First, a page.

★★★ out of ★★★★★
Bashira is an artistically ambitious and technically accomplished feature debut film from special effects auteur Nickson Fong. As much as it is a treat for your eyes and ears, though, the film’s plot is overly complex and the execution of the work sometimes over-shoots the target. The story often feels like two competing stories going at the same time.
This film is a curiosity. It strives for something great, and it tries to weave together a few really heady ideas, but in the final output, it over-thought the premise, and the movie struggles to untie the narrative knots of its mash-up of themes. It has a bit of historical Japanese folklore, electronica dance club raves, high school bullying, and coming-of-age tropes.
To best try and summarize the plot here is the IMdB description:
An electronic musician and a troubled fan are plunged into a hallucinogenic nightmare where they must confront an ancient Japanese entity – capable of bending space and time and wreaking havoc and death – in order to save their souls.Official IMdB Summary
Andy (Liam Aikin) is a house DJ cranking out electronica beats at a large nightclub and is beginning to develop an up-and-coming reputation. Along with his musical partner Chris (Brandon Gill) and producer Allis (Emma Caymares) they write and produce thumping house sounds and text with their fans. One obsessive fan is under the nom-de-web Amaryllis, who shares her song ideas and provides tons of positive feedback to Andy and Chris. Amaryllis is actually a young woman named Layla (Mitzi Akaha), a half-Japanese girl who lost her mother to suicide as a young girl, and who uses music as an escape.
Layla is the victim of bullying at school and drops into depression and thoughts of suicide herself. It also just so happens that we find out her bullies all died tragically in “accidents”. After a series of nightmarish episodes, she determines that the source of her episodes is somehow tied to her mother’s roots, and she drags her reluctant father back to Japan with her. Meanwhile, the ghosts of Layla’s bullies start paying visits to Andy and Chris.
Upon arriving in Japan (in what appears to be Feudal Japan), Layla meets her grandmother (Akiko Shima) who informs her that she has inherited a curse from her mother: an evil spirit that her mother summoned called Bashira.
The movie then splits into two missions:
- Layla enters into a ritual that fakes her own death, and will need to purge the evil spirit with the power of song. Her cousin Maya (Kiki Sukezane) will help keep watch during this ritual.
- Andy finds out that a song that Layla had shared with him creates a disruptive gate of evil, and needs to combat this with a counter melody that can be used to beat the sinister song.
What follows is a cross-global combination of rituals, spatial portal jumps, musical compositions, and car chases, with plenty of ghosts and demons thrown into the mix. In writing this the plot seems clear, but the execution is anything but. I do appreciate a bit of complexity to my stories, and I don’t want to be spoon-fed exposition, but this had me losing track of the motives and the means throughout the film. The combination of the two paths seems incongruous, even if, on their own, it could have provided a good structure for their own movie plots. Rather than editing it for one story, it becomes two stories traveling down parallel paths.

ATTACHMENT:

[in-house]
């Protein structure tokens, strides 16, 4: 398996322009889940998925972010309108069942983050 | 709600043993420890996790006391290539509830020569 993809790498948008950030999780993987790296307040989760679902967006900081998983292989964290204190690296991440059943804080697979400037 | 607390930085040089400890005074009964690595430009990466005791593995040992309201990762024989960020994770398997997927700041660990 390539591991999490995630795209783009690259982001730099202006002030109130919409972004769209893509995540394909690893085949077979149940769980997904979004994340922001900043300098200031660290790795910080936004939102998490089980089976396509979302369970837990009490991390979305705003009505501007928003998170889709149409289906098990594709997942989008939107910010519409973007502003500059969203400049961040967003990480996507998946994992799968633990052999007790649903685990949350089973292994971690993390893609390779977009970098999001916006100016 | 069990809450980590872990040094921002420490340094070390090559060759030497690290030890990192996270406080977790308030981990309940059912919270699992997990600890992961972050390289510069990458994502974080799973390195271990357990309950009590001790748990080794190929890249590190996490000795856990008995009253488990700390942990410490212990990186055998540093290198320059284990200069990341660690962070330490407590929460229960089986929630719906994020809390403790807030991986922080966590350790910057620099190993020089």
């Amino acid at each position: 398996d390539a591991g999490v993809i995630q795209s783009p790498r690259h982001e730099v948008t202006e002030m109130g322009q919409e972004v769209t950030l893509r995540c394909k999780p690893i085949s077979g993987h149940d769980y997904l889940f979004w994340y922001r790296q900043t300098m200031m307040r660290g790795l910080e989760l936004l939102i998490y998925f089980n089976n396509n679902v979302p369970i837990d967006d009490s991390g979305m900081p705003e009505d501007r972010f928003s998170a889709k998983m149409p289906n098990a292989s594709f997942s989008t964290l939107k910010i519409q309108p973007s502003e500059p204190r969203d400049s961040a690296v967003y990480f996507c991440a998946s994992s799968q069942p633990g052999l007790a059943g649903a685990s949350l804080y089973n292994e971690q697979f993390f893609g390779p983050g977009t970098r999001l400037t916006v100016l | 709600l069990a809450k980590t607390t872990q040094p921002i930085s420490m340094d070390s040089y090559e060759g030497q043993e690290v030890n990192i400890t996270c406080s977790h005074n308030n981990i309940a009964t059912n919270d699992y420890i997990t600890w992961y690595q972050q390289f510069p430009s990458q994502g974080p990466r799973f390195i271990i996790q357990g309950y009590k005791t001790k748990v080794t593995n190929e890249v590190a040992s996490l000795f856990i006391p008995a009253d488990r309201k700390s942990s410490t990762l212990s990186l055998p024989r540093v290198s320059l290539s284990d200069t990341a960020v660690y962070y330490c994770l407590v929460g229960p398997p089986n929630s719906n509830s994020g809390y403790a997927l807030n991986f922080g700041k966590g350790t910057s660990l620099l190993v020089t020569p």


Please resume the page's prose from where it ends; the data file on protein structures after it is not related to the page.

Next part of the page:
Nickson also took some cues from Kwaidan, particularly the ritual, which re-introduced the kanji illustration to send people into the afterlife. It’s a beautiful nod, though this whole sequence seems so anachronistic it feels like it’s from a different movie altogether.
It did not help the clarity of the plot that there is a good portion of the movie that is in Japanese, and I had to turn the subtitles on halfway through the film in order to comprehend the plot details. The producers should really add in subtitles for these sequences, as without them you’d better brush up on your Japanese literacy.
The acting performances across the board were a bit stiff at times, and the dialogue is certainly not the strong part of this film. The most appealing character for me was the Grandmother, Yone, who really had a sparkle to her eyes. Also, I’m not a fan of electronic dance music, and there were multiple times where in order to play the counter-song, the LAPTOP would not boot up, and therefore no music. Pick up a guitar, perhaps? I think the club sequences bogged the film down a bit, and padded the run-time.
If the whole story sounds as twisty as the Matrix, it may be because Nickson was the effects technical director for Matrix Reloaded and Matrix Revolutions. And instead of “I know kung-fu!” you get “I have an ancient Japanese spirit curse!”
The experience that Nickson brings to bear shows up in the lighting, the sets, and the lovely transitions of the ghostly apparitions. Overall, the movie looks fantastic. The subtle hints of the flashbacks and the portal moves, all show off the adroitness to which the digital effects were used. The color palette was glorious, and the framing of the cinematography was always compelling. I do think they over-did Andy’s apartment, though. It seems like a “sexy ruin” of an apartment, a dilapidated but somehow romantic interior that you would expect a group of baroque vampires to be living in. It was distractingly stylish. Points for trying, but trying perhaps too hard.
Bashira is not rated, but would certainly qualify for an R-Rating. But, like most ghost story movies, the gore and violence are not extreme. There are some crunchy digitally enhanced contortionist performances that are rather grotesque, and there are a couple of splattery deaths due to the mind-controlling power of Bashira’s song. this fil was playing at the 2021 Another Hole in the Head Film Festival, which ends on December 15. (You may have a couple days to catch this if you read this review on time.)